Today is Carers Rights Day, and we are so grateful to Lesley and Camphill Scotland for sharing this blog with Corra. The blog captures a families experiences of the coronavirus restrictions, the impact this had on their daughter’s wellbeing who has learning disabilities.
Family struggles in lockdown
Our daughter, Kirsten, is 39 years old and has been a member of a Camphill Community since she was seven years old. Her journey started at Ochil Tower School followed by Camphill Blair Drummond and now she attends Corbenic Monday to Friday all day.
Flourishing at Camphill
Kirsten had a very troubled start to school and I always considered that the Principal of Ochil Tower School rescued her from a system that wasn’t designed to deal with children marching to a different tune. Kirsten has thrived in the routines that are built into the Camphill ethos and we have seen her flourish over the past 32 years.
Then Lockdown happened!!
A busy household
At the beginning of lockdown, we had five dogs, five adults and a new-born baby in the house. This included Kirsten’s sister, Claire, her baby, Jamie, and Kirsten’s grandad, aged 92 and forgetful, us and the five dogs. Not all the dogs were ours, but they were staying with us nevertheless.
Life was very full on and time flew past. Kirsten took her responsibilities as Auntie K very seriously and spent hours singing songs, virtually non-stop, to Jamie. She loved the opportunity to go out on walks with the pram.
We also did a lot of activities with Kirsten – jewellery making, papier-mache, drawing, jigsaws etc. And we made a lockdown book with photos of all the things we had been doing.
At the end of May Kirsten’s sister returned home, so now we were four people and four dogs. And this is when things started to go wrong.
Lack of contact affects mental health
Our busy household was not quite so busy. Kirsten’s brother, David, took his dog back so we were down to Kirsten, Grandad – still forgetful, us, our two dogs and our Guide Dog pup.
Kirsten struggled to focus on the activities and, in all honesty, we were struggling with them too. What had been a bit of a novelty at first had become mundane and our enthusiasm for them all was replaced with despair at the thought of having to keep trying to hold her interest when we were all clearly tired of them.
Kirsten’s mental health deteriorated quite quickly and medical intervention was required. This helped and we all carried on as best we could. Unfortunately a few weeks later her mental health took another turn for the worse and we needed help again.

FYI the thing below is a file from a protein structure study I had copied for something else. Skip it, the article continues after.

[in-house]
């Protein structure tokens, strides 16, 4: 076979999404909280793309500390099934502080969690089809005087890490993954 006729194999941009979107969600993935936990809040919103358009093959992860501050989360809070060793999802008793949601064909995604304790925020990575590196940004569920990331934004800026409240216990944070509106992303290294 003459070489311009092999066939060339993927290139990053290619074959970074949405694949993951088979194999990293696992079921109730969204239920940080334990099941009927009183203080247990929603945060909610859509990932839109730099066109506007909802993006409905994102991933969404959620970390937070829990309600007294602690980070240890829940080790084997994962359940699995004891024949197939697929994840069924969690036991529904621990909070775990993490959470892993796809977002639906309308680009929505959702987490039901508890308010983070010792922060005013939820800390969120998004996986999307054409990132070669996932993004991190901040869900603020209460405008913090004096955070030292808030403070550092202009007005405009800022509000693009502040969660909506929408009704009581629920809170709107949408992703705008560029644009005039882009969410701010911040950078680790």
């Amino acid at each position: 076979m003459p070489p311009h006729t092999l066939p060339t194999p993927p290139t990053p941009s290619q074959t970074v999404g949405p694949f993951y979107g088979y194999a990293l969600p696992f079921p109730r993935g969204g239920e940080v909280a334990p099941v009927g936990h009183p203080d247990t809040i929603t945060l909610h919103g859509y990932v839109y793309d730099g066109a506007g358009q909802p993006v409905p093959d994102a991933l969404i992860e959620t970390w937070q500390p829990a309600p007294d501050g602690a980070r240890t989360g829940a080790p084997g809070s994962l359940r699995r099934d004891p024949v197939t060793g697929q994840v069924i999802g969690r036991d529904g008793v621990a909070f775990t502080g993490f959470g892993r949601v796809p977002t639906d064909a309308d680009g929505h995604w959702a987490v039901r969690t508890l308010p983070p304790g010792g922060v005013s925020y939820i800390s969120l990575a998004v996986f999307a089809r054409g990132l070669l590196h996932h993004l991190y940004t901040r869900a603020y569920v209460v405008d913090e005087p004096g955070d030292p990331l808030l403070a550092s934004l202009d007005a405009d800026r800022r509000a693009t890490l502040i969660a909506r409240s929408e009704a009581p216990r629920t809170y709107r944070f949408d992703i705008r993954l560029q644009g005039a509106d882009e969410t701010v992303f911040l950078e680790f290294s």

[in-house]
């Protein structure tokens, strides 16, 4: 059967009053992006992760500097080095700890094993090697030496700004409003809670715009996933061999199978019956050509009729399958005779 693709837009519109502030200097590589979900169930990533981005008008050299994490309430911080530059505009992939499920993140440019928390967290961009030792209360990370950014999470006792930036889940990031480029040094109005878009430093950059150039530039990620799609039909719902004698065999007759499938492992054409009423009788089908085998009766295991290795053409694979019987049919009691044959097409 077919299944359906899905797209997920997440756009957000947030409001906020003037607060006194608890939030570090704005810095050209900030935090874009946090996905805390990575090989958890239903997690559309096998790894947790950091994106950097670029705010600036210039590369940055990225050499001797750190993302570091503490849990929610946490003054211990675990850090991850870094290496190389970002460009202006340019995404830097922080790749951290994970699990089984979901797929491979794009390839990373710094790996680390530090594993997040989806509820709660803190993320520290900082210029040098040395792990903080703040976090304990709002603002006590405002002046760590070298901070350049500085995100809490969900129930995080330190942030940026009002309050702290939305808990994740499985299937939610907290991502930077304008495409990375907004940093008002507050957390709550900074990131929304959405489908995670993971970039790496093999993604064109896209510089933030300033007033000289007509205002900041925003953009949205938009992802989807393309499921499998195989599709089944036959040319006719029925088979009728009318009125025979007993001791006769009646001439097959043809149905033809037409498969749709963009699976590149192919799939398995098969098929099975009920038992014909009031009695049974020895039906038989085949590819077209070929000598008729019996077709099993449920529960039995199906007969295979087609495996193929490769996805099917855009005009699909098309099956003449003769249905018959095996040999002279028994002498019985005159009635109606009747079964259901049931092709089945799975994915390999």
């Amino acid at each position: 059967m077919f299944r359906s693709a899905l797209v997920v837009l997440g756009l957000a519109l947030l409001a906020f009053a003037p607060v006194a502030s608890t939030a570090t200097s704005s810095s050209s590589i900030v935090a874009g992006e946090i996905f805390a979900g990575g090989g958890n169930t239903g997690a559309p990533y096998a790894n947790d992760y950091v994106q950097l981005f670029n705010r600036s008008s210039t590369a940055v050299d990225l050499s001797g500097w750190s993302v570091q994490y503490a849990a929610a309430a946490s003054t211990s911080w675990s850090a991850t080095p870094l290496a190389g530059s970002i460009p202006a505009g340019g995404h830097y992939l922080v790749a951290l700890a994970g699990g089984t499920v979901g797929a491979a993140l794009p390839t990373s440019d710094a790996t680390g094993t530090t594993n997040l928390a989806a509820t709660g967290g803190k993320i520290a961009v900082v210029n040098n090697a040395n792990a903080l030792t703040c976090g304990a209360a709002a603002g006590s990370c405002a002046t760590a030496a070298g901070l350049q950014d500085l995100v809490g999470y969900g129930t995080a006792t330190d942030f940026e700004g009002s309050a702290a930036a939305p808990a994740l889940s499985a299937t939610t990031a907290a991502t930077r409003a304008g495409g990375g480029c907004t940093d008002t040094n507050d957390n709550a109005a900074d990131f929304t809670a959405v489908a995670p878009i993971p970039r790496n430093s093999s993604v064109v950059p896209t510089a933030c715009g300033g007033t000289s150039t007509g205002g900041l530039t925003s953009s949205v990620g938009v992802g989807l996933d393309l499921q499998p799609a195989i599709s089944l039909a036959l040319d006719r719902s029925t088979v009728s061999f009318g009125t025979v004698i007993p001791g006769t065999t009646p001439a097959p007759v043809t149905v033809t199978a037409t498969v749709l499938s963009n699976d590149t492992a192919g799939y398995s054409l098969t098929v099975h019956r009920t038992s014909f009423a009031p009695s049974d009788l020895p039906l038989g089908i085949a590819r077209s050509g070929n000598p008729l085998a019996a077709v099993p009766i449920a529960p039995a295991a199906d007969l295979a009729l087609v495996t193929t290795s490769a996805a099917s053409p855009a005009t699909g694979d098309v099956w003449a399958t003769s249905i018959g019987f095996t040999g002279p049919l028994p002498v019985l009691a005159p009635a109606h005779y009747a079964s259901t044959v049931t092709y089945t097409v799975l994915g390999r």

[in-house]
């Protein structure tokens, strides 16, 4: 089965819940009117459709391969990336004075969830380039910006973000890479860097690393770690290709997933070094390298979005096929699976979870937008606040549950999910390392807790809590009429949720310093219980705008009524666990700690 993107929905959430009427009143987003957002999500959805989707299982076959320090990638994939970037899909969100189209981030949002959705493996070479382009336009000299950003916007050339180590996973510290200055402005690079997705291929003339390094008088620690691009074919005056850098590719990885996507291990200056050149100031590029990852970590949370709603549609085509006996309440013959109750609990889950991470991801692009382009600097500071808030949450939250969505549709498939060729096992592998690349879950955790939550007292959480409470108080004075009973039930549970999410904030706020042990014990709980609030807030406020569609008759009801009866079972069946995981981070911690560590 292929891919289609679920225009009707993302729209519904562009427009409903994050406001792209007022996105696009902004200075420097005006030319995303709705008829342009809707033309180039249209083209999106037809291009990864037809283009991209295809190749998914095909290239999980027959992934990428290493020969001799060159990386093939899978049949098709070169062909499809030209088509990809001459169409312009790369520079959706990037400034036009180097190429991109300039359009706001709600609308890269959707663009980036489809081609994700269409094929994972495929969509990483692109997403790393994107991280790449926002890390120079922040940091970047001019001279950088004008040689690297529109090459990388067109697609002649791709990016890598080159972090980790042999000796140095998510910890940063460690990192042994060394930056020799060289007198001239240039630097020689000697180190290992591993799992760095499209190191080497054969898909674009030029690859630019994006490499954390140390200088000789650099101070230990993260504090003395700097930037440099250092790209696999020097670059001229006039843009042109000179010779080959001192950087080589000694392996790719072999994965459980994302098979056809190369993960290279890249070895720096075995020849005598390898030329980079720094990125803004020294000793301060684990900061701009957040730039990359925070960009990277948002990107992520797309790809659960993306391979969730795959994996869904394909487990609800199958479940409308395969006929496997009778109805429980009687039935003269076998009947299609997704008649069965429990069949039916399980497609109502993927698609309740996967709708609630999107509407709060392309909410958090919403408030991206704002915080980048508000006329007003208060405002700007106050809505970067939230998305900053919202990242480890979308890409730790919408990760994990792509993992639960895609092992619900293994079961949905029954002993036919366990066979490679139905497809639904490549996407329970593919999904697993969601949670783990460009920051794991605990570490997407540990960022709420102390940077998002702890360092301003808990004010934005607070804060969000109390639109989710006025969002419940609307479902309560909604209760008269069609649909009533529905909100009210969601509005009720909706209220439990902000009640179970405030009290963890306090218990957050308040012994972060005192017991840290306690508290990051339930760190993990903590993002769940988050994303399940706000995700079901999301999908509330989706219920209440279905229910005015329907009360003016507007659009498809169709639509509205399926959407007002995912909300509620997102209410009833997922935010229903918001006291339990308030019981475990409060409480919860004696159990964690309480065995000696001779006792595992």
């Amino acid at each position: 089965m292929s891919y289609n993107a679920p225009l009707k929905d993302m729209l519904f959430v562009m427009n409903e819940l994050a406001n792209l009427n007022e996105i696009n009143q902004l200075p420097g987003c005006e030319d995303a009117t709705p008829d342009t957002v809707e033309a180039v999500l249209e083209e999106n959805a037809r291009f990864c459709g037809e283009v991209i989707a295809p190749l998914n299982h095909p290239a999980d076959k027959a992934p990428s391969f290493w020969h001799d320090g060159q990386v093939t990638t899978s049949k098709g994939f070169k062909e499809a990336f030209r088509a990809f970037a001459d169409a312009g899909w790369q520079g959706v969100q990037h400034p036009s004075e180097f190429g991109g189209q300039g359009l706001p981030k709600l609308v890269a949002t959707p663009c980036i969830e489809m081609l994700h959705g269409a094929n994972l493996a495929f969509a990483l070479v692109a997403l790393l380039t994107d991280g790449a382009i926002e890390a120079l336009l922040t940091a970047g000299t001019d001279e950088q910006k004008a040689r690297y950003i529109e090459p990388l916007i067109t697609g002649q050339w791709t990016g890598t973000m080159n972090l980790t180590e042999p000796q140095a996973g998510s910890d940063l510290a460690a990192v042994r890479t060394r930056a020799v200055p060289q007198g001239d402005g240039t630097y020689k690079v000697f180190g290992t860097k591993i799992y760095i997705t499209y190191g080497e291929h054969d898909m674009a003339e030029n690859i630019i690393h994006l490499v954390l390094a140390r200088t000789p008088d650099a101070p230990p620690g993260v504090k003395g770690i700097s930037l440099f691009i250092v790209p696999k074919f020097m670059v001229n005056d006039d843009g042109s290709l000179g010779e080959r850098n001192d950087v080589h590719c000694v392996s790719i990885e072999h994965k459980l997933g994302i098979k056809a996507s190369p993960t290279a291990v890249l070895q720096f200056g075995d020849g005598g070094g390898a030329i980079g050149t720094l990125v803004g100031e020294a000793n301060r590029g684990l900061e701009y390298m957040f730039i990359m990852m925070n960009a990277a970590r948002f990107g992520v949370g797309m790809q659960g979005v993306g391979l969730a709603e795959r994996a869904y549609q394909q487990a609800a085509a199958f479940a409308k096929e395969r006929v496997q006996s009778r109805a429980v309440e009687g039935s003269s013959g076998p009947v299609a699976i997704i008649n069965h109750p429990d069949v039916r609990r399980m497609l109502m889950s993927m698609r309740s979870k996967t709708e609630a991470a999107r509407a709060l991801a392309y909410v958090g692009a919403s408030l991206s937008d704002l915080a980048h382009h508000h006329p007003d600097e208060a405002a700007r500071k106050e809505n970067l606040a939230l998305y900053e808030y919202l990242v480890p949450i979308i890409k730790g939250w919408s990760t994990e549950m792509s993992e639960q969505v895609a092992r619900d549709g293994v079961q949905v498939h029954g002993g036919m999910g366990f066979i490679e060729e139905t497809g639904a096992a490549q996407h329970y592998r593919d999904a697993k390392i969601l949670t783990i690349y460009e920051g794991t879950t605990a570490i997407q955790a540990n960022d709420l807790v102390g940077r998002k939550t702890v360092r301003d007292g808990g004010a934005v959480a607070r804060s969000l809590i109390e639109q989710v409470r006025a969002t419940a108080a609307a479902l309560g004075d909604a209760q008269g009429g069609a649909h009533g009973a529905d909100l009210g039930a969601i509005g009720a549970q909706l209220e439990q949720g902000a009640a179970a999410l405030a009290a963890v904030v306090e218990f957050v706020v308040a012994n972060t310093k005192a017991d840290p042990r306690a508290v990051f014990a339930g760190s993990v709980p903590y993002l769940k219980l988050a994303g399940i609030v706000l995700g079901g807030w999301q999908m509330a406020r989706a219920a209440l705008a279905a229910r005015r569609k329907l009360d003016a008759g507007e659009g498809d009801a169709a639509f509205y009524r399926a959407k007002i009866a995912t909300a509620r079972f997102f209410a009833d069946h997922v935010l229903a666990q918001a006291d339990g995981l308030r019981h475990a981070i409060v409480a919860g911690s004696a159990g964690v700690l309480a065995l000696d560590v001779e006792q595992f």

Grandad, still forgetful, returned home at the end of July. Now it was 3 of us with 3 dogs. Surely this would make life easier? You would think so…
Kirsten’s brother, David, brought his dog back to us, as Furlough for him was over. We were now 3 adults and 4 dogs!!! The numbers have crept back up.
Floundering without routine
The thing we are still missing in our life is routine for Kirsten.
I always knew she needed consistent routines, but lockdown has shown just how dependent she is on them. Kirsten has floundered without them and become totally obsessive about her soft toys. I think the day she asked her dad to apologise to Tigger as she felt he had been rude to him was probably our funniest but also most depressing moment since she had been at home. I can safely say that I found it funnier than her dad did. Kirsten didn’t find it at all amusing when no apology was forthcoming and decided not to eat her tea that night. Soft toy obsession is still ongoing and can start at 3am……….
The only routine we do have for Kirsten are Zoom calls twice a week with a local charity, every Tuesday and Thursday at 7pm. They do quiz nights, karaoke, crafting, dancercise and lots more.
I have taught nearly all of the participants at some point so we all enjoy seeing them and their parents. It makes me feel better knowing that we are not the only ones who are struggling, and their input has been amazing. Next week I am hosting the meeting and I am doing a dog quiz. We use the breakout facilities on Zoom and this also gives time for chats with others after the main event.
We also Facetime the craft workshop every Thursday so that Kirsten can say hello to all her friends. She misses them all very much and it can be very cheering for her to see everyone and say hello.
Camphill structure is missed
Despite these activities we are still struggling to make a structure to the days for Kirsten. Her obsessions have increased and as I write this she has refused to get ready this morning. No bath, teeth brushing or hair washing. The need to deal with the soft toys now overrides personal care and meals.
Eventually, I know, everything will return to normal or as near to normal as possible! I am sure we will make it through but some days we do start to doubt ourselves and I am sure we are not alone…
This blog was written by Lesley Venters during Coronavirus restrictions.